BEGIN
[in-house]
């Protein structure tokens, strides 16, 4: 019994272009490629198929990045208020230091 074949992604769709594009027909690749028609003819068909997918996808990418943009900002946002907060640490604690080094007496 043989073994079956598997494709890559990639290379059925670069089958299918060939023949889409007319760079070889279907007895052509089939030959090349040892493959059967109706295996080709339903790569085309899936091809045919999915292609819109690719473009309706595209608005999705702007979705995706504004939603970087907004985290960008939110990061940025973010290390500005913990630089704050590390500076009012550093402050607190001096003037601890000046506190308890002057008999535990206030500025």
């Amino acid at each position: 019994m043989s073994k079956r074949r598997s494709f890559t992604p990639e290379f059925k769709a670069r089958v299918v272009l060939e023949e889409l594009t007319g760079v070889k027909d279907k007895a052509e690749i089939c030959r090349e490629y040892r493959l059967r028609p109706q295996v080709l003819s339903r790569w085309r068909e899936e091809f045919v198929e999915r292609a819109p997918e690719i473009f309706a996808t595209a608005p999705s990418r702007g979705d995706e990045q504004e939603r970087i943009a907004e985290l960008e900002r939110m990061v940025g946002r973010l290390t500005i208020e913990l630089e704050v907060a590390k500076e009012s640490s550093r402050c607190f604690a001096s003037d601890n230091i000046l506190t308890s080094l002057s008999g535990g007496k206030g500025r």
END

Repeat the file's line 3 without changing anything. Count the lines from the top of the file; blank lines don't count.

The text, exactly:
């Amino acid at each position: 019994m043989s073994k079956r074949r598997s494709f890559t992604p990639e290379f059925k769709a670069r089958v299918v272009l060939e023949e889409l594009t007319g760079v070889k027909d279907k007895a052509e690749i089939c030959r090349e490629y040892r493959l059967r028609p109706q295996v080709l003819s339903r790569w085309r068909e899936e091809f045919v198929e999915r292609a819109p997918e690719i473009f309706a996808t595209a608005p999705s990418r702007g979705d995706e990045q504004e939603r970087i943009a907004e985290l960008e900002r939110m990061v940025g946002r973010l290390t500005i208020e913990l630089e704050v907060a590390k500076e009012s640490s550093r402050c607190f604690a001096s003037d601890n230091i000046l506190t308890s080094l002057s008999g535990g007496k206030g500025r």